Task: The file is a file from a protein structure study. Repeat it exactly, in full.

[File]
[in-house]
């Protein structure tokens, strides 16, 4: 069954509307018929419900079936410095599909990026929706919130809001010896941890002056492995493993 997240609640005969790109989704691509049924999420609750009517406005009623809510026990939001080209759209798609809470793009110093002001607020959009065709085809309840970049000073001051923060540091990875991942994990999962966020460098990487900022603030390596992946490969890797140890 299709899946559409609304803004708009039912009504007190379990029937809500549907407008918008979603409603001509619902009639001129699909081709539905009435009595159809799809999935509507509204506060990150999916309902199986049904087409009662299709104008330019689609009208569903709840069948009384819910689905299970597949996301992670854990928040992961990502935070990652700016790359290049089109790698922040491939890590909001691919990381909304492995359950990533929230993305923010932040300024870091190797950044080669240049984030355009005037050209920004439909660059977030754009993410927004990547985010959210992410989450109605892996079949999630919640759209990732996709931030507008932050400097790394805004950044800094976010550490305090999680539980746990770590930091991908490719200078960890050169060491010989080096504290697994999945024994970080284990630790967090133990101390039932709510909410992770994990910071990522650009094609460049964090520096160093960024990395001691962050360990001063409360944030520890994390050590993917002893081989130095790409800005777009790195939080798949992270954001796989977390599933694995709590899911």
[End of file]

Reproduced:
[in-house]
């Protein structure tokens, strides 16, 4: 069954509307018929419900079936410095599909990026929706919130809001010896941890002056492995493993 997240609640005969790109989704691509049924999420609750009517406005009623809510026990939001080209759209798609809470793009110093002001607020959009065709085809309840970049000073001051923060540091990875991942994990999962966020460098990487900022603030390596992946490969890797140890 299709899946559409609304803004708009039912009504007190379990029937809500549907407008918008979603409603001509619902009639001129699909081709539905009435009595159809799809999935509507509204506060990150999916309902199986049904087409009662299709104008330019689609009208569903709840069948009384819910689905299970597949996301992670854990928040992961990502935070990652700016790359290049089109790698922040491939890590909001691919990381909304492995359950990533929230993305923010932040300024870091190797950044080669240049984030355009005037050209920004439909660059977030754009993410927004990547985010959210992410989450109605892996079949999630919640759209990732996709931030507008932050400097790394805004950044800094976010550490305090999680539980746990770590930091991908490719200078960890050169060491010989080096504290697994999945024994970080284990630790967090133990101390039932709510909410992770994990910071990522650009094609460049964090520096160093960024990395001691962050360990001063409360944030520890994390050590993917002893081989130095790409800005777009790195939080798949992270954001796989977390599933694995709590899911």